This Saturday and next, from 8 a.m. to 1 p.m., regular farmers market patrons who are accustomed to buying beef from Jeff Hanna’s Triple H Wagyu Cattle Company can find the characteristically highly-marbled meat sold in the parking lot of Urban Air on the northwest side of Bloomington.

It’s off SR-46 West, on the way to Ellettsville at Smith Pike and SR-46. Hanna had to clear a low hurdle to clear to get permission from Urban Air—he’s the owner. Hanna told The Beacon his landlord also thought it was a great idea and saw it as a kind of public service. His wife also supported the idea, Hanna said.

In a telephone interview, Hanna said he is inviting up to around 25 other vendors to join him—it’s just what the space can hold. The $25 apiece he’s asking them to pay will go to cover portable toilets, which he told The Beacon will cost $200. He’ll take people on a first-come-first-served basis. They don’t need to be regular farmers market vendors, he said, but he’s “not going to have a flea market, either.” He said, “It’s got to be produce, meat, flowers, whatever people sell at the market.”

His son’s food truck will be there, Hanna said, and he hopes to have someone with a breakfast-food type food truck, too. He’s reaching out personally to some other vendors who have become friends over the 15 years he’s been selling at the market. Hanna’s contact information is listed on the City of Bloomington’s farmers market vendor directory.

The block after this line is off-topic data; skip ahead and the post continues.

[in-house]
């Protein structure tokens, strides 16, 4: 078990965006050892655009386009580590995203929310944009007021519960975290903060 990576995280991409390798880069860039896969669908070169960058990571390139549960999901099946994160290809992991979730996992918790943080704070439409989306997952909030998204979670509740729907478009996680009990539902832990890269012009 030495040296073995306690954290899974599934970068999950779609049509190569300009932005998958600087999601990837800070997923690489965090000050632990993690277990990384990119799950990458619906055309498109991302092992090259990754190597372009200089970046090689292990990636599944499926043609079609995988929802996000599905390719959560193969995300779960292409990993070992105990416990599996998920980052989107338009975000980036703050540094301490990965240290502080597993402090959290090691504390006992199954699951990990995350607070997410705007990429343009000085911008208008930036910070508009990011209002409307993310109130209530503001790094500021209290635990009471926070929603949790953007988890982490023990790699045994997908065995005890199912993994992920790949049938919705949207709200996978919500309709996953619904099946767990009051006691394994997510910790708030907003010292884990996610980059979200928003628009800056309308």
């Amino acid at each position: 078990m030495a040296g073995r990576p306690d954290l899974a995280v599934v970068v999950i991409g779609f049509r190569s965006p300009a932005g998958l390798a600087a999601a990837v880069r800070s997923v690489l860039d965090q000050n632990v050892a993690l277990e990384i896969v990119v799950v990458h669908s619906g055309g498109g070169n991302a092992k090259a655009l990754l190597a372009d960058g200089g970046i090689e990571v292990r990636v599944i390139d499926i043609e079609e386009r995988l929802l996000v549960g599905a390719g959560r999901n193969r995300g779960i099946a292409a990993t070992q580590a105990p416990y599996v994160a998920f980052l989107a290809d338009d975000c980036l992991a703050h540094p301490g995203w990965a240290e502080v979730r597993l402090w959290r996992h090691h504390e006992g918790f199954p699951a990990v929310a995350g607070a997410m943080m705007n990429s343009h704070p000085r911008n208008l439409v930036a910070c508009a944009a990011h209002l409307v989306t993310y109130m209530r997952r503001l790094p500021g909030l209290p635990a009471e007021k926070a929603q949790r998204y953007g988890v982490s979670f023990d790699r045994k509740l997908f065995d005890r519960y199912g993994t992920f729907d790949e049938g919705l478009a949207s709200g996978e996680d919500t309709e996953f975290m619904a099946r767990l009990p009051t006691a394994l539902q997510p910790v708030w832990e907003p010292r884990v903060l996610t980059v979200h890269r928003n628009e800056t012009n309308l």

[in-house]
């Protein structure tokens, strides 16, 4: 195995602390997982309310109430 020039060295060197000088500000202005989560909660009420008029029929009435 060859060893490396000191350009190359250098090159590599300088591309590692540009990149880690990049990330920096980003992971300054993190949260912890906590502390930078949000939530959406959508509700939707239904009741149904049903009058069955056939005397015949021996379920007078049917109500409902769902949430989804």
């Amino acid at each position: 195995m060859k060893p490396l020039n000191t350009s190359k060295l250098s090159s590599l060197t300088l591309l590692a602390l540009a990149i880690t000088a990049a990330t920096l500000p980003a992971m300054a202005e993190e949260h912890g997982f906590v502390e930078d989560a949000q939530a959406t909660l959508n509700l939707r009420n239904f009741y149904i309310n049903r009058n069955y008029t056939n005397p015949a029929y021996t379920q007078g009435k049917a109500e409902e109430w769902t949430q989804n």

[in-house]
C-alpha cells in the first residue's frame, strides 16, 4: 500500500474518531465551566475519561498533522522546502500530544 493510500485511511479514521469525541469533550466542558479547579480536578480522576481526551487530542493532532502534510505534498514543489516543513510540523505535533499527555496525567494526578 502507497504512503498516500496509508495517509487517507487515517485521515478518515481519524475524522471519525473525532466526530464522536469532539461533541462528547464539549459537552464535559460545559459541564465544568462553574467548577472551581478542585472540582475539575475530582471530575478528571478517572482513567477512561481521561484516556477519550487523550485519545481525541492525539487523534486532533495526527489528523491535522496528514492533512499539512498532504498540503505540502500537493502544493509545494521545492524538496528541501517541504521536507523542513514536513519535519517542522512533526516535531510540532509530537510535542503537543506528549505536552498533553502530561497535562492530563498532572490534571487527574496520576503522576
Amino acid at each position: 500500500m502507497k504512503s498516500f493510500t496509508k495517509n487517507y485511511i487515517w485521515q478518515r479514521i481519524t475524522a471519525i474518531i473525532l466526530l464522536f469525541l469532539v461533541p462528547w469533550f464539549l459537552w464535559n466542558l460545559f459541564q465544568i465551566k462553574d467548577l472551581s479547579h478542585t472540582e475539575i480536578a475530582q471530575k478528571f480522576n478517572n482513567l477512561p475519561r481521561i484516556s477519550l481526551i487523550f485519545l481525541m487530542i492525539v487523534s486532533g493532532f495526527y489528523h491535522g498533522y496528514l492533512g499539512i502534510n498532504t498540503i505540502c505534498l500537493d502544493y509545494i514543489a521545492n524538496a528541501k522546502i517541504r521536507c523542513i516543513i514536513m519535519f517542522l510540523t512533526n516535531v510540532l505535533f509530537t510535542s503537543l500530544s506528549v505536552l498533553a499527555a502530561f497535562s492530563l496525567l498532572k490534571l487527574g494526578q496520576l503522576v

Mike Record, with New Ground Farm, a USDA-certified organic vegetable farm, emailed The Beacon to say they’ll have their wares at Bethel Farm Stop, on E. Bethel Lane, on the east side of town. He’s still working on pulling together the details. [This piece will be updated, as soon as they’re known.]

Cortland Carrington’s American Mushroom & Spice Co. sells mushrooms, honey, and herbs at the Bloomington Farmers Market. Carrington emailed The Beacon to say that an effort was underway to get permission to set up a temporary market at the old east-side Kmart parking lot, behind Bloomingfoods. That possibility was still pending as of Tuesday afternoon.

Jordan Meurer of Meurer’s Produce emailed to say he’ll be at Owen County Farmers Market in Spencer.

Continue reading “Vendors finding different Saturday locations after Bloomington suspends farmers market for two weeks over public safety concerns”

Press Release: City of Bloomington suspends farmers market

Below is a press release issued by the City of Bloomington just before 6 p.m. on Monday.

FOR IMMEDIATE RELEASE
July 29, 2019

Bloomington Community Farmers’ Market Suspended for Two Weeks

Bloomington, Ind. – Recent events at the Bloomington Community Farmers’ Market have raised concerns about public safety, and the City today announced the suspension of the Market for the next two Saturdays.

Since the recent public discussion of ties between a vendor at the market and white nationalist causes and groups, the City has identified increasing threats to public safety.

“As Mayor, I have spoken for our City to condemn white nationalism and white supremacists as a scourge on our country and our community, and to promise that we will do all we can to overcome their legacies and any current efforts,” said Mayor John Hamilton.  “We also want to assure that everyone knows that all are welcome in our inclusive Bloomington, and that our Farmers’ Market will embody those values of inclusion and welcoming, as well as be a safe space for all to gather, as our community expects every Saturday.” Continue reading “Press Release: City of Bloomington suspends farmers market”